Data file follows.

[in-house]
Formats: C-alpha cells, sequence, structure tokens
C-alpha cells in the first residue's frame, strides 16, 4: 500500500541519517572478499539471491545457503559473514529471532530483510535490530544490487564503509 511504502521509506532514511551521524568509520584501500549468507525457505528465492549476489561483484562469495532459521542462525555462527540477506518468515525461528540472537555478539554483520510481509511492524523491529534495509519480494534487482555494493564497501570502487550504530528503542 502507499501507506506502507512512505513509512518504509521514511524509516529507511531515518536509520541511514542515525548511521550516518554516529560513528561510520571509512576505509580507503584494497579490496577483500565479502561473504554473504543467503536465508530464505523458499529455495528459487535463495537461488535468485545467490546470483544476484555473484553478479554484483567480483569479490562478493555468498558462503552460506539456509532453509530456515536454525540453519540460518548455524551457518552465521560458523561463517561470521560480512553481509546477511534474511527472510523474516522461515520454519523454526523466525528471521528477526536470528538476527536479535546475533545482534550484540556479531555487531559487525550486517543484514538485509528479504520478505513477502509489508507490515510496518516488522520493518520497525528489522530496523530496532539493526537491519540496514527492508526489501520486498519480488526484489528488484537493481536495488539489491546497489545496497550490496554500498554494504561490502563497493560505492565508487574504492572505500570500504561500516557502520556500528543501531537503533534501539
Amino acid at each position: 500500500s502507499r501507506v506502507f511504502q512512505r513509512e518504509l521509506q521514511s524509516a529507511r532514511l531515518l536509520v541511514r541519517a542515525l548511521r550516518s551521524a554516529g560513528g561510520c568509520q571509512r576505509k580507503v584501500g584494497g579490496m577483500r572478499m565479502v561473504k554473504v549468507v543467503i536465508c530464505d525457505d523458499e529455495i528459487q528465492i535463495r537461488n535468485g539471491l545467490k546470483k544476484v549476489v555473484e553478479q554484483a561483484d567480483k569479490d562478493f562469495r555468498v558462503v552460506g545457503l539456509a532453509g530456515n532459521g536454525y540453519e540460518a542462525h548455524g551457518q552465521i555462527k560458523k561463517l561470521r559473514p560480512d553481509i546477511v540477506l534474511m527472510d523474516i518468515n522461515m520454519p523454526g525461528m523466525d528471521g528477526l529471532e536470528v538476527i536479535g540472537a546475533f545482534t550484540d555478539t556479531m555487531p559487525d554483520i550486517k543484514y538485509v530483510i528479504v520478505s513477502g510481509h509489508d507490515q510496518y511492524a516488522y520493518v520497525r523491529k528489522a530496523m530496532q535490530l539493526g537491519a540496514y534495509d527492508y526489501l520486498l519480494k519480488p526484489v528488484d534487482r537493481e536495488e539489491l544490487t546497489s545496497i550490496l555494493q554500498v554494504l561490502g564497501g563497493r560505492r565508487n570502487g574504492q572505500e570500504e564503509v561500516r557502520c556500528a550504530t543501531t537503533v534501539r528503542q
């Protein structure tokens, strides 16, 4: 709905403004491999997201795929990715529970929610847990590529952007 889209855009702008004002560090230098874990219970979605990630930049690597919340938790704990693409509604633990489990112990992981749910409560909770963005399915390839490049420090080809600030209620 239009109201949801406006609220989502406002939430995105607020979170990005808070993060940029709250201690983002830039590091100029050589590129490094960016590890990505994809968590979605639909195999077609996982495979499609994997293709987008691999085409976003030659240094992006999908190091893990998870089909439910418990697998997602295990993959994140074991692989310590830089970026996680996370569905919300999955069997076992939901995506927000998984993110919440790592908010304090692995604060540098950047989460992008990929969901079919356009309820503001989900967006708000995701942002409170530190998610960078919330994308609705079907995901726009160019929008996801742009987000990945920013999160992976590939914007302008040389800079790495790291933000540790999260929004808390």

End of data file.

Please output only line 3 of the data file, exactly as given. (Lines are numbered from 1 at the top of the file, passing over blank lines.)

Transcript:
C-alpha cells in the first residue's frame, strides 16, 4: 500500500541519517572478499539471491545457503559473514529471532530483510535490530544490487564503509 511504502521509506532514511551521524568509520584501500549468507525457505528465492549476489561483484562469495532459521542462525555462527540477506518468515525461528540472537555478539554483520510481509511492524523491529534495509519480494534487482555494493564497501570502487550504530528503542 502507499501507506506502507512512505513509512518504509521514511524509516529507511531515518536509520541511514542515525548511521550516518554516529560513528561510520571509512576505509580507503584494497579490496577483500565479502561473504554473504543467503536465508530464505523458499529455495528459487535463495537461488535468485545467490546470483544476484555473484553478479554484483567480483569479490562478493555468498558462503552460506539456509532453509530456515536454525540453519540460518548455524551457518552465521560458523561463517561470521560480512553481509546477511534474511527472510523474516522461515520454519523454526523466525528471521528477526536470528538476527536479535546475533545482534550484540556479531555487531559487525550486517543484514538485509528479504520478505513477502509489508507490515510496518516488522520493518520497525528489522530496523530496532539493526537491519540496514527492508526489501520486498519480488526484489528488484537493481536495488539489491546497489545496497550490496554500498554494504561490502563497493560505492565508487574504492572505500570500504561500516557502520556500528543501531537503533534501539